There aren’t many awards that chef Nancy Oakes, owner of Boulevard Restaurant and partner at Prospect Restaurant in San Francisco, hasn’t received. Boulevard, the restaurant she opened in 1993, received a Michelin star every year between 2007 and 2015. In 2001, she won the James Beard Foundation Award for Best Chef: California. And in 2012, after eight consecutive nominations for the foundation’s prestigious Outstanding Restaurant award, Boulevard took home the well-deserved accolade.
All this is founded on her generous approach to food, wine, ambience and hospitality, and her belief that there’s comfort in familiarity, even with fine dining. A pioneer in California’s culinary scene, Oakes was part of the movement in the ’90s that transformed rustic Northern California fare to be more local and accessible with elevated aesthetics, which Oakes drew from her training at the San Francisco Art Institute.
Her dining philosophy started simmering in the 1970s, working front-of-house jobs at the Carnelian Room and swanky Alexis. Later, the self-taught chef wowed crowds at Pat O’Shea’s beloved sports bar, Mad Hatter, where she served gastropub fare before the term was en vogue. Her first restaurant, L’Avenue, opened down the street in 1988; and even though the intimate bistro closed five years later, it invigorated the category of haute American cuisine. Next came Boulevard, which she opened with famed designer and restaurateur Pat Kuleto.
It’s not easy for a restaurant to survive long-term in San Francisco, much less dazzle crowds with exceptional service and food for nearly 30 years, but Oakes has done it. Located in a historic building with views of the Bay Bridge, the restaurant reopened in September after a 10-month closure that resulted in a stylish redesign to the Belle Epoque-inspired interiors by legendary designer Ken Fulk.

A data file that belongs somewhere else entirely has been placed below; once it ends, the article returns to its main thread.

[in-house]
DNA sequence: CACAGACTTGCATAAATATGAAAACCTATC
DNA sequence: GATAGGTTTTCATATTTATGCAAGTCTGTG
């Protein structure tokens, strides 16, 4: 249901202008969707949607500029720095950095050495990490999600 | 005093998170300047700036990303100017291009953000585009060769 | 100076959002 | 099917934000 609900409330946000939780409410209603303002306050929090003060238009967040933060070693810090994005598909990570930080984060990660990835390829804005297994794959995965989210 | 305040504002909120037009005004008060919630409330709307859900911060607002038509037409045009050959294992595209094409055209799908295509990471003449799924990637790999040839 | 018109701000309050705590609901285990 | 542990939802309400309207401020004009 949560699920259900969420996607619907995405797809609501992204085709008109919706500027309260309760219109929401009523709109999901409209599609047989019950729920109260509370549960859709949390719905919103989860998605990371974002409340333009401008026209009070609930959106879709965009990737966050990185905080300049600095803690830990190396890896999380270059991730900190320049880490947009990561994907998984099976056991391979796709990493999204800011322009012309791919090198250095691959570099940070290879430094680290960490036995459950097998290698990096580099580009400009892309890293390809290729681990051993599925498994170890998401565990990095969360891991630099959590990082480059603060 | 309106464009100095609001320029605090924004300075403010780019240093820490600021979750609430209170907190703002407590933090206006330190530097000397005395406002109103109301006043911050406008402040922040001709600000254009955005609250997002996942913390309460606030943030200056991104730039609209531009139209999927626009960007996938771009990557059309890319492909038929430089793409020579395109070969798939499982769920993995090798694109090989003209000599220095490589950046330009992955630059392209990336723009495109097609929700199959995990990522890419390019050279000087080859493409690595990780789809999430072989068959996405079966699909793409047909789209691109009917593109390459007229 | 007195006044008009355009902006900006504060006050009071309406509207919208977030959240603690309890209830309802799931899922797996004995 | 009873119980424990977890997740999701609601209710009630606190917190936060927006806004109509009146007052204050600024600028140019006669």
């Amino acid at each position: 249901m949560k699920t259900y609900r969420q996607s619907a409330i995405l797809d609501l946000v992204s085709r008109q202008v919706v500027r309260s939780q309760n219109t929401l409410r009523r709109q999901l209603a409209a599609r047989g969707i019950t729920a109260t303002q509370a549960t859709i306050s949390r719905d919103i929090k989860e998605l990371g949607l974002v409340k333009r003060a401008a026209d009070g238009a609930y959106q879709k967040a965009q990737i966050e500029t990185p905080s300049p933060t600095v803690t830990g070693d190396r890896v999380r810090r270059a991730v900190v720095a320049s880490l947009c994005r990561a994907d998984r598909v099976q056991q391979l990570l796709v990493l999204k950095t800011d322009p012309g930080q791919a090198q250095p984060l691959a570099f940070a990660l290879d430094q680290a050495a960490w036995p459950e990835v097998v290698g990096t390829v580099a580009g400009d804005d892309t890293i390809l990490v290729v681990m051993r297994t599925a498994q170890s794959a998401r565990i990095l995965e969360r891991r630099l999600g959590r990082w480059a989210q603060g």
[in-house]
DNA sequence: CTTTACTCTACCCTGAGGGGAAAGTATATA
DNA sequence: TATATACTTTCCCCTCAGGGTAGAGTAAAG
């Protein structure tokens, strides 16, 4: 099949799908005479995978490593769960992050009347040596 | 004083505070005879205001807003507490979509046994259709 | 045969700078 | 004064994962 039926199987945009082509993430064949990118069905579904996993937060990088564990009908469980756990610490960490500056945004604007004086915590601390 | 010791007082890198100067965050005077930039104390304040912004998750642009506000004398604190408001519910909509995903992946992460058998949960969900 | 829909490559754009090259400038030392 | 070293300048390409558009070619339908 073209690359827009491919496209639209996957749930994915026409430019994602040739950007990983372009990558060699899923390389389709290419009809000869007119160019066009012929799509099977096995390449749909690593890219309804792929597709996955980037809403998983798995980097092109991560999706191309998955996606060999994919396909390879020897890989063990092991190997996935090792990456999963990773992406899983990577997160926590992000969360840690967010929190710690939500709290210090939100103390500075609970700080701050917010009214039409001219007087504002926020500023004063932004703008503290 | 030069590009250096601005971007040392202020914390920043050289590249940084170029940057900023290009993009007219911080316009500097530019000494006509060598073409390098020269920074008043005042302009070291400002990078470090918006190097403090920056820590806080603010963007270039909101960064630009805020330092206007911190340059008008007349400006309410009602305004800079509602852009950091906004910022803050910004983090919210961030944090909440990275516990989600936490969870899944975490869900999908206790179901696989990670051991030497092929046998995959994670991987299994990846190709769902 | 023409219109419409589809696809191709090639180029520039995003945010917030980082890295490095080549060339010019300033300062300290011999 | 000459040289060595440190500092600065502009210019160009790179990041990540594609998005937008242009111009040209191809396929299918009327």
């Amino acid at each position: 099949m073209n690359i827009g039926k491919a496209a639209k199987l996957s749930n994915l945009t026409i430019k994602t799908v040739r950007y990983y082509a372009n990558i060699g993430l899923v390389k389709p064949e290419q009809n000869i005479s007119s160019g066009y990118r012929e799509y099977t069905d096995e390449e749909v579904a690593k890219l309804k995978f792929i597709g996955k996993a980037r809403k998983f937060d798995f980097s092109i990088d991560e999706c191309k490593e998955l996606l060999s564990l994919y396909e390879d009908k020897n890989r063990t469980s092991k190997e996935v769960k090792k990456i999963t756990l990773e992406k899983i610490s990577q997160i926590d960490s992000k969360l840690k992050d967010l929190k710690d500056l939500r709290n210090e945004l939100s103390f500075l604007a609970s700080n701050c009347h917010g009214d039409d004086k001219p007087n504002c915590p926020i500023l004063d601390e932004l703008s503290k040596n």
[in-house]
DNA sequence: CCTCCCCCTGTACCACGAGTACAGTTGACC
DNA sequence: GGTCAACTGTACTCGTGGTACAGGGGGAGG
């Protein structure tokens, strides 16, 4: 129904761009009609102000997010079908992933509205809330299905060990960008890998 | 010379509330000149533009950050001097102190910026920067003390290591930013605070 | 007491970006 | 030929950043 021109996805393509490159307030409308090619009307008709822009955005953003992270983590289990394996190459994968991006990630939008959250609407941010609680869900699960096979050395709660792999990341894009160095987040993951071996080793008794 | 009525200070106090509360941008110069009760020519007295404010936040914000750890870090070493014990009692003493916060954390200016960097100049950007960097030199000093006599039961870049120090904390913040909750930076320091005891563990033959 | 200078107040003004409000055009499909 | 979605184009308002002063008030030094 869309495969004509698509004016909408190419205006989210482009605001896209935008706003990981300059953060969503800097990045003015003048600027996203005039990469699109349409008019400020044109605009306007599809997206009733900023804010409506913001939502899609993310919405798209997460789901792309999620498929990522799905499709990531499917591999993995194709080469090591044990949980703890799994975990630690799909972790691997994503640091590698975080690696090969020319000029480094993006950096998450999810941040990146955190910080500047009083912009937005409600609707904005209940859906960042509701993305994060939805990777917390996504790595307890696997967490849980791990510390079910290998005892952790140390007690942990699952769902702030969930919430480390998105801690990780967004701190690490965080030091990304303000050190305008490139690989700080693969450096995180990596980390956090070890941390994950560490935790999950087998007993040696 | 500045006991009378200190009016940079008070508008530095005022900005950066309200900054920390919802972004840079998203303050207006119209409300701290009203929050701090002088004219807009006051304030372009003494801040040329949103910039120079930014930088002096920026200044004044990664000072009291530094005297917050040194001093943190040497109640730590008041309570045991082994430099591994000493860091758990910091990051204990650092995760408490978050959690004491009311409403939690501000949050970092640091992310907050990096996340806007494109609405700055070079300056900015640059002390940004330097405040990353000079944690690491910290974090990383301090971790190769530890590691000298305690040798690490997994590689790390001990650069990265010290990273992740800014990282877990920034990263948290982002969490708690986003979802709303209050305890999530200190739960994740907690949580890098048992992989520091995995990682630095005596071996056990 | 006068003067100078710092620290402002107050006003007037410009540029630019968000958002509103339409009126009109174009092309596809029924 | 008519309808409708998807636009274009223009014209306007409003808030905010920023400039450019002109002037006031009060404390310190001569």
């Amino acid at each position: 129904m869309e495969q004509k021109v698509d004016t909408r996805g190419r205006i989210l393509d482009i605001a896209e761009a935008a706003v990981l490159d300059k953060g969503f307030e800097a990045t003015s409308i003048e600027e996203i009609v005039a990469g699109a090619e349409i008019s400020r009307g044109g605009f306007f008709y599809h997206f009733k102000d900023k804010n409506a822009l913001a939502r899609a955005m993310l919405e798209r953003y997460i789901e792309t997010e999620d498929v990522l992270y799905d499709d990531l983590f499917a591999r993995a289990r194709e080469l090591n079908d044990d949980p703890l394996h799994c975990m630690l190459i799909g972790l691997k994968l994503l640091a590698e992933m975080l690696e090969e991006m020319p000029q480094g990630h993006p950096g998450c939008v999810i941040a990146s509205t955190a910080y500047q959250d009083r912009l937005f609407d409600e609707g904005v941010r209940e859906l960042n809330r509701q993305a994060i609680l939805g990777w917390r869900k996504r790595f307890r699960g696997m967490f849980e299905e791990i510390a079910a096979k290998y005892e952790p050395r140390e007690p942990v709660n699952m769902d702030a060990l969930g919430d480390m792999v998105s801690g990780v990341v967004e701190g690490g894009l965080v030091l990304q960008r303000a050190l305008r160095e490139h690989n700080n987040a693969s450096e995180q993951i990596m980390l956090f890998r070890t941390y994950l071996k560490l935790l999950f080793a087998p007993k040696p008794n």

The menu has also been refreshed. “Our food philosophy remains the same, but with my curiosity, everything is up for grabs,” Oakes says. Though hearty favorites like the meaty Berkshire pork chop remain, the new menu is brighter and fresher, with light appetizers and more seafood-centric mains. “We’re right next to the ocean and the Bay and, in a lot of ways, seafood is what inspires me,” she says. Meeting the growing demand for plant-forward dishes, she’s also focusing more on vegetables: “That’s been inspiring and challenging all at the same time. To make vegetables carry the same gravitas, you have to get very creative.”
As a constant, she focuses on dishes that pair well with wine—one of the reasons Oakes is a natural selection for this year’s Chef de Cuisine. The philanthropic chef has lent her talents to NWWF off and on since 2005. “It’s always an honor to be invited because [the festival] brings together the greatest chefs and winemakers,” she says. “As you learn more about the cause and how it benefits a whole series of programs geared toward children, that really puts your heart in it.”
Photos Courtesy Boulevard Restaurant/Eric Wolfinger